The U.S. Securities and Exchange Commission is weighing whether proxy advisers have grown so influential in corporate elections that regulators should impose rules to make their business more transparent.
Sam Tabar, former head of capital introductions for the Asia-Pacific region at the Bank of America Corp.’s Merrill Lynch & Co. unit, joined Schulte Roth & Zabel LLP as an attorney catering to hedge funds.
It had been two days since U.S. lawmakers negotiated all night to finish rules that would reshape the business of Wall Street. The 20-hour session left legislators, aides, lobbyists and regulators exhausted. Almost no one had a grip on all the details.
Proposals by an Israeli government- appointed committee on increasing competitiveness in the economy are “unwise” and “seriously misguided,” Ronald Gilson, a professor at Columbia Law School and Stanford Law School, said in an interview in Jerusalem.
JPMorgan Chase & Co., the biggest U.S. bank, said it’s under federal criminal investigation for practices tied to sales of mortgage-backed bonds that the Justice Department has already concluded broke civil laws.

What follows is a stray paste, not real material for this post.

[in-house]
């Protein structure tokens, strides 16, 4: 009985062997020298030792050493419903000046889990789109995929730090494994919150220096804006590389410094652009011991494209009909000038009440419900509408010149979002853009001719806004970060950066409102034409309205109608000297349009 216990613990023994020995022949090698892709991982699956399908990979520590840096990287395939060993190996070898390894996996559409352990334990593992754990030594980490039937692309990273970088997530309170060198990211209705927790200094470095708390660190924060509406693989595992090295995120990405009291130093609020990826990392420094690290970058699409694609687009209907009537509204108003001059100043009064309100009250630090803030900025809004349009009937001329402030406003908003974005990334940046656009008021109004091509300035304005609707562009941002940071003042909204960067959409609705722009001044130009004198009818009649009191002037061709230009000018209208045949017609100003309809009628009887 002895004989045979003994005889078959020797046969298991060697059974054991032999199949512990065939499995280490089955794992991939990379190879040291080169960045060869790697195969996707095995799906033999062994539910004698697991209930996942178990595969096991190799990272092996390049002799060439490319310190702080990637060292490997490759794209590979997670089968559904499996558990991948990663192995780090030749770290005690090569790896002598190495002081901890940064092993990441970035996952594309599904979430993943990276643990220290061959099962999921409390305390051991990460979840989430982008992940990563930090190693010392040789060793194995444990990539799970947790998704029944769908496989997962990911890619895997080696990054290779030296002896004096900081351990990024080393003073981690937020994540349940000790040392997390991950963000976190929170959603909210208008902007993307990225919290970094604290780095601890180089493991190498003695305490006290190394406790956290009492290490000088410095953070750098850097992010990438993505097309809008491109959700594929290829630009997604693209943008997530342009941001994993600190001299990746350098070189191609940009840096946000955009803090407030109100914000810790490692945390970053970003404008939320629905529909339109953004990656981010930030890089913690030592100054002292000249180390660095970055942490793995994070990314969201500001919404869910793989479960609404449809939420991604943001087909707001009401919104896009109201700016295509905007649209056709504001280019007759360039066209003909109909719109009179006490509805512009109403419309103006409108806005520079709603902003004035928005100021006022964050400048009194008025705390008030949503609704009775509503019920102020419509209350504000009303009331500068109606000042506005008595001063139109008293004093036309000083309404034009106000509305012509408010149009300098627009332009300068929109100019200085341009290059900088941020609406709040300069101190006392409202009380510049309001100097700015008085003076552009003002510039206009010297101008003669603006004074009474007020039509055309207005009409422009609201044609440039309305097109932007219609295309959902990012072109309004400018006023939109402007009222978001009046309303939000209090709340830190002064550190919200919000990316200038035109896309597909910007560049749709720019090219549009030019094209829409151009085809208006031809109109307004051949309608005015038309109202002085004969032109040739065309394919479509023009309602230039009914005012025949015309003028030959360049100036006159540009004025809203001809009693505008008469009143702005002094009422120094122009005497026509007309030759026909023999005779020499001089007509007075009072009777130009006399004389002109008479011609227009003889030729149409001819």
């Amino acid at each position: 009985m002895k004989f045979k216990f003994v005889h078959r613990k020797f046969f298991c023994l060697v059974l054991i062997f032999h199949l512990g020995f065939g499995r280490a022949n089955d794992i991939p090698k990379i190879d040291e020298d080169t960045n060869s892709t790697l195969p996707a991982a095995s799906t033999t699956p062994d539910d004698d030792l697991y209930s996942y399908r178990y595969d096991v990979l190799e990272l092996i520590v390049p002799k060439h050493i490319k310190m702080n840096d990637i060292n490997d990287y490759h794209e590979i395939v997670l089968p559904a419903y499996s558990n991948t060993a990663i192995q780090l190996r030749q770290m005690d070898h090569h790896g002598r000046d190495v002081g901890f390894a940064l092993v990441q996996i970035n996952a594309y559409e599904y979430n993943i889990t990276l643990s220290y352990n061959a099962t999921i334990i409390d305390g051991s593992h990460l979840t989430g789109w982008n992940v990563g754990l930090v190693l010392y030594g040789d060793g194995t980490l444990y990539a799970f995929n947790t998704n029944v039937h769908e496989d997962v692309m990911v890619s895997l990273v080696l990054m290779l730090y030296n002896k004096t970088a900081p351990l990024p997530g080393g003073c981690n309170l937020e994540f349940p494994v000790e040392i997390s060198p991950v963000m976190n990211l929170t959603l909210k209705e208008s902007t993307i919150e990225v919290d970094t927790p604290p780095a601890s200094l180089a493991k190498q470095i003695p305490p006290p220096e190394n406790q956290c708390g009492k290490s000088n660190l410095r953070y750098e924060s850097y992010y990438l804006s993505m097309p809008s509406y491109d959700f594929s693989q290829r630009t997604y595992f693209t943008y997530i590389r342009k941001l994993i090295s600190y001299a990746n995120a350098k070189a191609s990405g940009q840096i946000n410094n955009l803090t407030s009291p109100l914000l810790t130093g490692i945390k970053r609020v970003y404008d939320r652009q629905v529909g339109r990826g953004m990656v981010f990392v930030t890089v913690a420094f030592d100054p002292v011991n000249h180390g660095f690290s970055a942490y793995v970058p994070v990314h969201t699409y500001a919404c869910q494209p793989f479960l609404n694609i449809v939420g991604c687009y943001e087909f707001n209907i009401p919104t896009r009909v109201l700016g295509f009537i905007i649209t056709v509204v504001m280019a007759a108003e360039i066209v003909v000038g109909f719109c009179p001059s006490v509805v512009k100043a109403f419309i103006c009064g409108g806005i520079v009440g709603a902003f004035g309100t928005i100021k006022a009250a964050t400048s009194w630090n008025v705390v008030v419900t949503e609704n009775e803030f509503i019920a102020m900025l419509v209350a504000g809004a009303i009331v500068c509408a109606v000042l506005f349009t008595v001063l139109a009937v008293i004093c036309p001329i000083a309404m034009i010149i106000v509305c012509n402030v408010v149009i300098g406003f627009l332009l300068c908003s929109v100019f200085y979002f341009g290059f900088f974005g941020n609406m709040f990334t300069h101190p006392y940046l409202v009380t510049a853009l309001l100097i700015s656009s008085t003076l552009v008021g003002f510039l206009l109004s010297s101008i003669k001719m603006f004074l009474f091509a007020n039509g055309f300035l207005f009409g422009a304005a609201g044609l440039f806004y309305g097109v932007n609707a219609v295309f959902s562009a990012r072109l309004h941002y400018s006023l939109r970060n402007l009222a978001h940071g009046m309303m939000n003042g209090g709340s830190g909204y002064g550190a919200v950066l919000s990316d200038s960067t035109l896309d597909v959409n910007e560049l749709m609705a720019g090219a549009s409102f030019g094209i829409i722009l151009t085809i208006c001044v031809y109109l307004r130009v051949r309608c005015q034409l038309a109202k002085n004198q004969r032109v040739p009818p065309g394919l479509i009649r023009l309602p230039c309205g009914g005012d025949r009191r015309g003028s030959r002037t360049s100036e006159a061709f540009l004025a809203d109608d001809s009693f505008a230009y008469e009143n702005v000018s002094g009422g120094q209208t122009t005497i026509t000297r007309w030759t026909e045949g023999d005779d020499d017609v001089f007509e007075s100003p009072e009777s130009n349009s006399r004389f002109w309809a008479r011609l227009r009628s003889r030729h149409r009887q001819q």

Jeff Kessler, an attorney who helped bring free agency to the National Football League, is about to focus on the unpaid athletes who generate more than $16 billion in college sports television contracts.
In the end, billionaire Steven Cohen, one of the most successful hedge-fund managers of his generation, could end up getting banned from the business he dominated for an error of omission, not commission.
H.F. “Gerry” Lenfest, a Columbia University trustee, has pledged $30 million toward the construction of an arts building at the school’s new campus, the largest gift ever for the arts at the Ivy League institution.